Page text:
Befitting their do-it-all natures, our test involved just about everything: long freeway drones, commuting and grocery-getting, ripping up the canyons and, of course, some rough dirt roads and truck trails. With sub-400-pound load capacities (and pint-sized engines), these are bikes best suited to a single rider plus luggage, so we strapped on soft tail bags to assess capacities and attachment point convenience.
To that end, the BMW and Kawi both offer a wide, long, flat pillion seat/rear rack platform with plenty of tie-down points (though the Beemer might have a slight edge), while the Himalayan’s small pillion and even smaller rack offers much less space. Adding Royal Enfield’s or other accessory side racks for saddlebags would be the best option.
Helmet: Shoei Hornet X2
Jacket & Pants: Olympia Expedition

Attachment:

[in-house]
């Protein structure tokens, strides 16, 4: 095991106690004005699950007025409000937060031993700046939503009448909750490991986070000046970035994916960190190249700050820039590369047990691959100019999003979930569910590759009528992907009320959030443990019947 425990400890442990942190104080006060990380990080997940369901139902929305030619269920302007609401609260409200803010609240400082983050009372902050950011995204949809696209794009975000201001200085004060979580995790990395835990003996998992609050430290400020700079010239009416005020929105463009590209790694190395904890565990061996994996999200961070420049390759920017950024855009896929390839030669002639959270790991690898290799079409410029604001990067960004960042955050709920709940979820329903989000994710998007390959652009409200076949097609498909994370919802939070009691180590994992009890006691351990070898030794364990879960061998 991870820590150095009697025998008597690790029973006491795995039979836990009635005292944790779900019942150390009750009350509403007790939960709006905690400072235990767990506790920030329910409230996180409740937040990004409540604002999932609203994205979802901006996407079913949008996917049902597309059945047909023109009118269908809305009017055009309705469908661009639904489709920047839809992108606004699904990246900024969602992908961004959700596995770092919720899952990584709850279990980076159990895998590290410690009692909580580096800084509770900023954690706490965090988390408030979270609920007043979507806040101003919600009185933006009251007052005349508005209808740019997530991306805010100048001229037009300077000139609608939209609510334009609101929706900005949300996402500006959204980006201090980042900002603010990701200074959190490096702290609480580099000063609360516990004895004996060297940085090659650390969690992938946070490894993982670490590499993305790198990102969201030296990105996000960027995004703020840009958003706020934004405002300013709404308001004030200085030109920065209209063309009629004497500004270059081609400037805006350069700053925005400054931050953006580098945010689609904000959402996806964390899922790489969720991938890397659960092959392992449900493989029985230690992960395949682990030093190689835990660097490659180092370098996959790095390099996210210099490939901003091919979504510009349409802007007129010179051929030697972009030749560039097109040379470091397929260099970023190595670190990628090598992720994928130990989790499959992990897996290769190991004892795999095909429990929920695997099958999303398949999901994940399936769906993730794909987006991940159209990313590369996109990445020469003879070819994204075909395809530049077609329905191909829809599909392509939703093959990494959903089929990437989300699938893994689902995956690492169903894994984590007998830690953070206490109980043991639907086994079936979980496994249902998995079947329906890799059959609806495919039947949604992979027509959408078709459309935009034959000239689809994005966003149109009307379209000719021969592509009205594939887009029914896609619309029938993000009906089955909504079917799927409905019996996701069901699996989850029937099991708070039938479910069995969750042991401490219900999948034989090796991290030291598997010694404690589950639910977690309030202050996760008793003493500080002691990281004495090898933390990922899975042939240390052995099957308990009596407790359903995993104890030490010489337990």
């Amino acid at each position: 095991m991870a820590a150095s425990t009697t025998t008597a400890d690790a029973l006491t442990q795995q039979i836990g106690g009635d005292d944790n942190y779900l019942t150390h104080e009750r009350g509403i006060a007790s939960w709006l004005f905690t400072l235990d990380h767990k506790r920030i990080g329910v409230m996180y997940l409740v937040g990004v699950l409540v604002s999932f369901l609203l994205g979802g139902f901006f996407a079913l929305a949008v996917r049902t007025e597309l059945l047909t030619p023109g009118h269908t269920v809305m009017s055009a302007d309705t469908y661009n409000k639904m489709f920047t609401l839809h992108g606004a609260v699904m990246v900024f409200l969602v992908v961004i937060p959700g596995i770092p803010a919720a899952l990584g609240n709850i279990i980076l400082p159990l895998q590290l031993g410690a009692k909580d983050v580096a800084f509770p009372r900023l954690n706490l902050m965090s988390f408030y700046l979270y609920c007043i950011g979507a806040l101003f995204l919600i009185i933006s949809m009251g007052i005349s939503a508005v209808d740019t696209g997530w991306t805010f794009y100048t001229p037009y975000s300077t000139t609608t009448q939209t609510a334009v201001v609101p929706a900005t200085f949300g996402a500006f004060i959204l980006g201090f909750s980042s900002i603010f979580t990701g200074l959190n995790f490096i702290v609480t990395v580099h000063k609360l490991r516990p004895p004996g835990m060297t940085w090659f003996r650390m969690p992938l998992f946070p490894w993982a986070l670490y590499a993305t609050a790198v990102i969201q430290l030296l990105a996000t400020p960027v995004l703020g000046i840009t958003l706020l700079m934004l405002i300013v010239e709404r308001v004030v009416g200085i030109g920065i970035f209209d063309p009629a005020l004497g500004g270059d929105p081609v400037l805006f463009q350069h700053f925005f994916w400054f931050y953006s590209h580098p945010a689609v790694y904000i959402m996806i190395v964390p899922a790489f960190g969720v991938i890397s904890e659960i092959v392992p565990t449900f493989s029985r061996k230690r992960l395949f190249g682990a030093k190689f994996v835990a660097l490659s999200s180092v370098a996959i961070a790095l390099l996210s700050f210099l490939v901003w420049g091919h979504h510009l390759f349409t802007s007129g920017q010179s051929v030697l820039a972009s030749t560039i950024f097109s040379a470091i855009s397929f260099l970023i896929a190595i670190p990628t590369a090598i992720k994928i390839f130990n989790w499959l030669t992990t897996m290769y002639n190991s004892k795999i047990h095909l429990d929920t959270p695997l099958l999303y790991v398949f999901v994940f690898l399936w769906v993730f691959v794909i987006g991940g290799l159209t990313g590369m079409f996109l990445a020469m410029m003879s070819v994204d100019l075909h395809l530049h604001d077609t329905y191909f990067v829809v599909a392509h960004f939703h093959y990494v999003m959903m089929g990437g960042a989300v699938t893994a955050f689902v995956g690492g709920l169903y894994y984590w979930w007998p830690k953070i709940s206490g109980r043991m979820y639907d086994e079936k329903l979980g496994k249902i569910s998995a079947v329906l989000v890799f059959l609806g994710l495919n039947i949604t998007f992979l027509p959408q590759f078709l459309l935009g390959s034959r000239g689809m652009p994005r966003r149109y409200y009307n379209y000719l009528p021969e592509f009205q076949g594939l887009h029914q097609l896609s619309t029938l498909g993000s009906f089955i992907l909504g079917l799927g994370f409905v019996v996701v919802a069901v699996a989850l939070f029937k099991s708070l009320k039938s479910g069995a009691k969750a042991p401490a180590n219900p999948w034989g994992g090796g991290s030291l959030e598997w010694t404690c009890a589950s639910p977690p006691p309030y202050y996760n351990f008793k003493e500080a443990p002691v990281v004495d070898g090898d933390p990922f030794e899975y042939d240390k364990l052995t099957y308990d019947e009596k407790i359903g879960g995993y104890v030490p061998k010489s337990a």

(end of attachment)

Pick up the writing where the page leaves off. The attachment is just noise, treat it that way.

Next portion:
Boots: Sidi Deep Rain
Tail Bag: Firstgear
It’s also worth noting that while these are small bikes, they aren’t all necessarily “beginner” bikes. The BMW especially, with its 32.9-inch seat, rev-happy engine and off-road handling that might be described as either nimble or skittish, depending on experience, is likely to be more appealing to an intermediate rider than to one who is brand new to dirt riding.
The Himalayan, on the other hand, inspires confidence both on- and off-road with its long, low stability and broad, easy to modulate torque curve. On the off-road portion of our photo shoot day, which took place in a local OHV area, our path went from rough hardpack to loose, rocky ascents and descents, and our photo model with the least dirt experience gravitated to the tractor-like Himalayan.